Back To The SEC Race

Veteran sportswriter Phillip Marshall makes his debut as a columnist for <i>Inside the Auburn Tigers</i>, which is a bonus feature for <i>Tiger Ticket</i> subscribers.

In the end, it was a victory.

It wasn't a particularly satisfying victory. It certainly wasn't a particularly impressive victory. It didn't have to be.

Auburn head coach Tommy Tuberville warned all who would listen that high-scoring Louisiana Tech was dangerous. He warned his team again at halftime, when the Tigers seemed comfortably in control with a 31-13 lead.

But a week after a monumental 23-20 victory over Florida, it was just hard to get excited about playing Louisiana Tech. The students were so excited that most of them left for homecoming parties at halftime. The same players who doggedly covered some of the better receivers in the country when Florida was in town, who wouldn't let the Gators run the ball a lick, seemed sometimes a step behind and sometimes confused against Louisiana Tech.

"Intensity and concentration," Tuberville said. "That's what that is."

The result was a harrowing escape. Auburn let a 41-27 lead get away in the final 5:12 and had to win it 48-41 in overtime after Damon Duval couldn't connect on a fourth consecutive game-winning field goal, this one from just 37 yards away.

It really didn't matter that it was close. Auburn moved up three spots in the Associated Press poll and four in the coaches' poll to No. 17. What mattered is how it happened.

There were some very good things and some very bad things on homecoming Saturday. Daniel Cobb's school record five touchdown passes and 381 yards passing were very good. He made throws redshirt freshman Jason Campbell hasn't been willing to make, throwing the ball downfield. Offensive coordinator Noel Mazzone said he did a good job of changing plays at the line of scrimmage, getting his team out of good plays and into bad ones. He led the drive to what would have been the winning field goal and threw a five-yard touchdown to Deandre Green, who had his best game as a Tiger, in overtime for the winning touchdown.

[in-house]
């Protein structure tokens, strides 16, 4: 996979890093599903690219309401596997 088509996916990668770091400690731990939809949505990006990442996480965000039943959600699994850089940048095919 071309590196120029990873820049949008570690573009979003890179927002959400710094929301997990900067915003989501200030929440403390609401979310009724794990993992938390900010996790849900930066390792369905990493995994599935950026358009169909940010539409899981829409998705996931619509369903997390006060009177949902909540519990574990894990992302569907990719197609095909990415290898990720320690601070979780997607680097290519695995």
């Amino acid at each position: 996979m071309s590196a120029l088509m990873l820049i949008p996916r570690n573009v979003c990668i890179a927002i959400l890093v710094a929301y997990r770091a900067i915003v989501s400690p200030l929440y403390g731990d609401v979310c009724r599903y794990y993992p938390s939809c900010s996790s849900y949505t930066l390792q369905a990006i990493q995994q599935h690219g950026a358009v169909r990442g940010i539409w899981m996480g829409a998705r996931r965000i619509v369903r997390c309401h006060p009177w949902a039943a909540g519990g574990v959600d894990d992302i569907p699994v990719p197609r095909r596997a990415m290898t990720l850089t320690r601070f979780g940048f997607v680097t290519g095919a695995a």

That's encouraging for the Tigers as they head into a critical stretch of playing three of their final four games on the road.

He also threw four interceptions. His receivers should have caught two of them. It's not the number that was troubling as much as the timing. With 1:27 left in regulation, on third-and-nine at his own 21, Cobb threw into coverage. It was intercepted by Jason Olford, setting up Louisiana Tech's final touchdown. He threw a pass that could have been even more disastrous on Auburn's final possession in regulation. The ball went straight to Olford on the sideline. He had a clear path to the winning touchdown, but he couldn't hang on.

That's not so encouraging.

Freshman tailback Carnell Williams made a powerful statement with 78 yards on 16 carries and scored what seemed to be the clinching touchdown on an 11-yard run after gaining 33 on the previous play. Williams, rest assured, is on his way to stardom. The offensive line blocked well as usual. Auburn averaged 4.3 yards per rush and Cobb was not sacked.

About the only bright spot for the defense was five interceptions of Luke McCown passes, including one by linebacker Dontarrious Thomas in overtime to end the game. Without those interceptions, the outcome surely would have been different.

Louisiana Tech, averaging fewer than 100 yards per game rushing, ran for 152. Tailback Joe Smith gained 129, the third runner to break the 100-yard barrier against Auburn this season. That's not a good thing.

Auburn won't face another offense as powerful as Louisiana Tech's this season, unless it gets a rematch with Florida in the Southeastern Conference Championship Game. Certainly, next Saturday at Arkansas, the Auburn defense won't face anything like the passing attack the Bulldogs brought to Jordan-Hare Stadium.